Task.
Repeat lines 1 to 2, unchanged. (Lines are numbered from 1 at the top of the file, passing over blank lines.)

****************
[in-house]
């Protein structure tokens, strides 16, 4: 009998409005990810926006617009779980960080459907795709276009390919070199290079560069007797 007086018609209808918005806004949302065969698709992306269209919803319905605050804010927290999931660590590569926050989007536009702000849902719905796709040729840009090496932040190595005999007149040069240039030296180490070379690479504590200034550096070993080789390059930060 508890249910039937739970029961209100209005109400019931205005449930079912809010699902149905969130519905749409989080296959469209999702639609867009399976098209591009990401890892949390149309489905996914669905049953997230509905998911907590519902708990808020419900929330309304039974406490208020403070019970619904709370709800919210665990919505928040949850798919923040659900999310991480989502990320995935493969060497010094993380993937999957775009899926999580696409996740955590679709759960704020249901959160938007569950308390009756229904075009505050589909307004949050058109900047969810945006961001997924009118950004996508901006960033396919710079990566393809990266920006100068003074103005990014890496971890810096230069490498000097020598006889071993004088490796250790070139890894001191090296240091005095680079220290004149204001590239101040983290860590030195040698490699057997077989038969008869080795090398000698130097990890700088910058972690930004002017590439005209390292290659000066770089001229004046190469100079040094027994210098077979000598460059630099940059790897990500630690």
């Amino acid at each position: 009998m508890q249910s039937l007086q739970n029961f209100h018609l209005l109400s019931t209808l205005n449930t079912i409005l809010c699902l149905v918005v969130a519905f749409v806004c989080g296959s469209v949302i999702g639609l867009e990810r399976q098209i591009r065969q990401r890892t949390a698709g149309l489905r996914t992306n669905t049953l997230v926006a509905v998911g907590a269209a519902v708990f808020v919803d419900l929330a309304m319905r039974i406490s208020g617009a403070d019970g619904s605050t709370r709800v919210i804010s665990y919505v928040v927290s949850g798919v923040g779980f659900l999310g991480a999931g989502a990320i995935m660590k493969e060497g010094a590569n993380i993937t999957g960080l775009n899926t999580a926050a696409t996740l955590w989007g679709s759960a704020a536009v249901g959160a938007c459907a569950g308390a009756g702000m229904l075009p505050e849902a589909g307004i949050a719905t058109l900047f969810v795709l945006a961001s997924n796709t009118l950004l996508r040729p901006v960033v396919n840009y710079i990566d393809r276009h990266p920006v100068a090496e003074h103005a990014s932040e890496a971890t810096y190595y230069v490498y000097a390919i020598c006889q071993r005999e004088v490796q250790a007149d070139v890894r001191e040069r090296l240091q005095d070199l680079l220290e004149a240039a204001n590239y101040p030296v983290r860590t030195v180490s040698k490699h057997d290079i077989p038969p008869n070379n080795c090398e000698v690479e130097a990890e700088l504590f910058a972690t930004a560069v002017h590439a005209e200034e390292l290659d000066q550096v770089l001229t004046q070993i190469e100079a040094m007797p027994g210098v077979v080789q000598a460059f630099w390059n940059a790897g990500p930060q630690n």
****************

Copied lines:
[in-house]
């Protein structure tokens, strides 16, 4: 009998409005990810926006617009779980960080459907795709276009390919070199290079560069007797 007086018609209808918005806004949302065969698709992306269209919803319905605050804010927290999931660590590569926050989007536009702000849902719905796709040729840009090496932040190595005999007149040069240039030296180490070379690479504590200034550096070993080789390059930060 508890249910039937739970029961209100209005109400019931205005449930079912809010699902149905969130519905749409989080296959469209999702639609867009399976098209591009990401890892949390149309489905996914669905049953997230509905998911907590519902708990808020419900929330309304039974406490208020403070019970619904709370709800919210665990919505928040949850798919923040659900999310991480989502990320995935493969060497010094993380993937999957775009899926999580696409996740955590679709759960704020249901959160938007569950308390009756229904075009505050589909307004949050058109900047969810945006961001997924009118950004996508901006960033396919710079990566393809990266920006100068003074103005990014890496971890810096230069490498000097020598006889071993004088490796250790070139890894001191090296240091005095680079220290004149204001590239101040983290860590030195040698490699057997077989038969008869080795090398000698130097990890700088910058972690930004002017590439005209390292290659000066770089001229004046190469100079040094027994210098077979000598460059630099940059790897990500630690």